Magazine relaunch aims to get locals to 319 townships


CNA

TAIPEI — The sponsor of a grassroots initiative that encourages people to visit all of Taiwan’s towns and villages decided to give the campaign a fresh twist during its 10th anniversary celebration yesterday.

To account for the social and economic changes that have taken place over the past decade in Taiwan, CommonWealth Magazine reintroduced its “Share the Spirit — Marching towards 319 townships in Taiwan” initiative by adding a “plus” mark.

The publishing company also issued a free commemorative travel log called the “319+” — which is free and available in convenience stores nationwide — that can be used by travelers to show they have been to the towns.

“The ‘319’ has taught us, especially the younger generation, to live with pride on our motherland,” said Diane Ying, publisher and editor-in-chief of CommonWealth Magazine, the event’s organizer.

Ying said that by helping local residents gain a deeper understanding of their homeland and inspiring caring and solidarity, Taiwan would be better prepared to deal with global competition.

The added “+,” she said, would hopefully reawaken people’s interest in traveling to all corners of Taiwan and help them find new value in appreciating the many different faces of the country.

Liao Yi kai, a recent graduate of National Kaohsiung University of Hospitality and Tourism, said the inspiration he gained from books could not match that drawn from his countrywide town-to town journey.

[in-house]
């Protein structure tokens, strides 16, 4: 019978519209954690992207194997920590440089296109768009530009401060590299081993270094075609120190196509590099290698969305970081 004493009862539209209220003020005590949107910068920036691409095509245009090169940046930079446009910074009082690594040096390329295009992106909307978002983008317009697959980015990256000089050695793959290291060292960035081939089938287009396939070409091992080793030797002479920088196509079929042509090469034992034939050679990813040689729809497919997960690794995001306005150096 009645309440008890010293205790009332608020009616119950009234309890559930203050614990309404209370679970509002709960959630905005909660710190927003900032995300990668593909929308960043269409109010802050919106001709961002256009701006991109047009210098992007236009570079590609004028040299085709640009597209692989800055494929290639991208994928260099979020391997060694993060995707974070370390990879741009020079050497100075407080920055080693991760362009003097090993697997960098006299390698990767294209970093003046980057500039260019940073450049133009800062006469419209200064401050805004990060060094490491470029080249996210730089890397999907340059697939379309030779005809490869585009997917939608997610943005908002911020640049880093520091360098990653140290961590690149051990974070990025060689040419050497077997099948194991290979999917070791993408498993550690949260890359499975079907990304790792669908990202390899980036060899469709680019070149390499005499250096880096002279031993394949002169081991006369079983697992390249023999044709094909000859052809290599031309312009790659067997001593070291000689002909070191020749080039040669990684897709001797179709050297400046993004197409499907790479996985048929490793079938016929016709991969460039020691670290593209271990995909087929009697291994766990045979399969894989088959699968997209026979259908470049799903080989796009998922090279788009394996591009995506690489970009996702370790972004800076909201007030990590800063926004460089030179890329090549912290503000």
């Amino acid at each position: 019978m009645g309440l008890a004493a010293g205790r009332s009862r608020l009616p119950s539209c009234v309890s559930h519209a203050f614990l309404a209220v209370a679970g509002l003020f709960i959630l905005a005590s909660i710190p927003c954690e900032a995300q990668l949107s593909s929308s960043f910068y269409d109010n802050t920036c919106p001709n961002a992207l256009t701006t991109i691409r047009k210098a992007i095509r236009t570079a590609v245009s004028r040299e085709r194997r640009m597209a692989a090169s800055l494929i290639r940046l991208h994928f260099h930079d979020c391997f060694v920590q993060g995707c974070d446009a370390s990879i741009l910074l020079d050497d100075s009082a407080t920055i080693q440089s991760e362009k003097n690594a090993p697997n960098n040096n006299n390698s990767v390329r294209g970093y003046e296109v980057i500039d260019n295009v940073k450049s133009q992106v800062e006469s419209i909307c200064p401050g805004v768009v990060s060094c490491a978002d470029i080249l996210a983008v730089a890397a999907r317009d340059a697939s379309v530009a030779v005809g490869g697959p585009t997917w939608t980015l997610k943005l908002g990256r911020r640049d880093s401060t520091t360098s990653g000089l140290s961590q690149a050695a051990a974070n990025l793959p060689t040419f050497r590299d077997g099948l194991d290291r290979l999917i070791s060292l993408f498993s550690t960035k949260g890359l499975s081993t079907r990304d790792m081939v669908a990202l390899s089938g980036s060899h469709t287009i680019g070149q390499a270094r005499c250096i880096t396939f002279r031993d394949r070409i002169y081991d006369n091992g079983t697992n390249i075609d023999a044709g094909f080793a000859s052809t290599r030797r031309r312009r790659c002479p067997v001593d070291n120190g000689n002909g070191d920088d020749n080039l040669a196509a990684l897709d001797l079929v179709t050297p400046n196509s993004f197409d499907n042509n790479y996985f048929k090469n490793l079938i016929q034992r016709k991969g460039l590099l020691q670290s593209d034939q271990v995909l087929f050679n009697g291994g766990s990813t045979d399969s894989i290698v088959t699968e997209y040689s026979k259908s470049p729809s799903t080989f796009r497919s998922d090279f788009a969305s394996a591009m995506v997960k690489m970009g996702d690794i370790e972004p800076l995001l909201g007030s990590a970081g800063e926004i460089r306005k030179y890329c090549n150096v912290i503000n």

From August 2007 to June 2008, the 23 year-old hitchhiked whenever he was free and completed the journey throughout Taiwan’s 319 townships with a total budget of NT$12,000 (US$412).

At a fire department in Chiayi County, he recalled, the firemen treated him generously and let him sleep in the captain’s room.

“They told me ‘you are lucky, young man, the captain has gone out on a mission,’” Liao said. “I had a comfortable night, and the next day the crew bought me breakfast and we watched Wang Chien-ming pitch together.”

The passion of Liao and more than 2,000 others who have completed their 319-town tour has also sparked the trend toward greater domestic travel during the past decade.

According to the Tourism Bureau, domestic travel hit a record high in 2007 with around 110 million local visits, a 12 percent increase from the figures in 2002, when the survey was first conducted.

It then fell back to roughly 97 million visits in 2008 and 2009 because of Taiwan’s economic slowdown. Figures are not yet available for 2010.